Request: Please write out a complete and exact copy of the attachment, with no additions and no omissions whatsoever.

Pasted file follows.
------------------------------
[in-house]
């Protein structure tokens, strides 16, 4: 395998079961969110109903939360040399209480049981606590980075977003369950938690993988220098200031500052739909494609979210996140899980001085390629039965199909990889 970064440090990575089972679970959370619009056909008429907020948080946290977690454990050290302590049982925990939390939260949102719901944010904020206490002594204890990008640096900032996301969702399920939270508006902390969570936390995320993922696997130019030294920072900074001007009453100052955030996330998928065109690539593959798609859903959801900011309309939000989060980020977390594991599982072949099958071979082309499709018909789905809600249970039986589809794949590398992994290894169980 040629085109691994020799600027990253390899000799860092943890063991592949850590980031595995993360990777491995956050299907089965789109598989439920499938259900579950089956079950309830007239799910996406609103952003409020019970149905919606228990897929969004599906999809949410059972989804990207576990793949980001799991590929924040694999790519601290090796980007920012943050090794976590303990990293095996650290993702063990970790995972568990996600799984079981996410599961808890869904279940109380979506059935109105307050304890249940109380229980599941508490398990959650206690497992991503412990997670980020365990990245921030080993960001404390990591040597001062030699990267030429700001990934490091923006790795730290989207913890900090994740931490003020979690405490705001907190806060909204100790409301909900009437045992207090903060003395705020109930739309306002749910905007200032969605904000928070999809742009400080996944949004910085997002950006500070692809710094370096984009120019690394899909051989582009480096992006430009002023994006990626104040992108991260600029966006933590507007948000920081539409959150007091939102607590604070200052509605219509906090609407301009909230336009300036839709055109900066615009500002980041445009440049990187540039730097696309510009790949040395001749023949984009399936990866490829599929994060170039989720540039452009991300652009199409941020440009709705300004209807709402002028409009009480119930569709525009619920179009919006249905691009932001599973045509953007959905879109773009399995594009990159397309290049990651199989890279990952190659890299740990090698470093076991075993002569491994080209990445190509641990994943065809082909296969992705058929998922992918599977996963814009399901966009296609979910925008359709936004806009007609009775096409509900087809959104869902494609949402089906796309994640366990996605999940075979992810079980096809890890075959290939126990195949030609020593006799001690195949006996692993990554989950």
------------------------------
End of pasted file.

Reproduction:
[in-house]
């Protein structure tokens, strides 16, 4: 395998079961969110109903939360040399209480049981606590980075977003369950938690993988220098200031500052739909494609979210996140899980001085390629039965199909990889 970064440090990575089972679970959370619009056909008429907020948080946290977690454990050290302590049982925990939390939260949102719901944010904020206490002594204890990008640096900032996301969702399920939270508006902390969570936390995320993922696997130019030294920072900074001007009453100052955030996330998928065109690539593959798609859903959801900011309309939000989060980020977390594991599982072949099958071979082309499709018909789905809600249970039986589809794949590398992994290894169980 040629085109691994020799600027990253390899000799860092943890063991592949850590980031595995993360990777491995956050299907089965789109598989439920499938259900579950089956079950309830007239799910996406609103952003409020019970149905919606228990897929969004599906999809949410059972989804990207576990793949980001799991590929924040694999790519601290090796980007920012943050090794976590303990990293095996650290993702063990970790995972568990996600799984079981996410599961808890869904279940109380979506059935109105307050304890249940109380229980599941508490398990959650206690497992991503412990997670980020365990990245921030080993960001404390990591040597001062030699990267030429700001990934490091923006790795730290989207913890900090994740931490003020979690405490705001907190806060909204100790409301909900009437045992207090903060003395705020109930739309306002749910905007200032969605904000928070999809742009400080996944949004910085997002950006500070692809710094370096984009120019690394899909051989582009480096992006430009002023994006990626104040992108991260600029966006933590507007948000920081539409959150007091939102607590604070200052509605219509906090609407301009909230336009300036839709055109900066615009500002980041445009440049990187540039730097696309510009790949040395001749023949984009399936990866490829599929994060170039989720540039452009991300652009199409941020440009709705300004209807709402002028409009009480119930569709525009619920179009919006249905691009932001599973045509953007959905879109773009399995594009990159397309290049990651199989890279990952190659890299740990090698470093076991075993002569491994080209990445190509641990994943065809082909296969992705058929998922992918599977996963814009399901966009296609979910925008359709936004806009007609009775096409509900087809959104869902494609949402089906796309994640366990996605999940075979992810079980096809890890075959290939126990195949030609020593006799001690195949006996692993990554989950």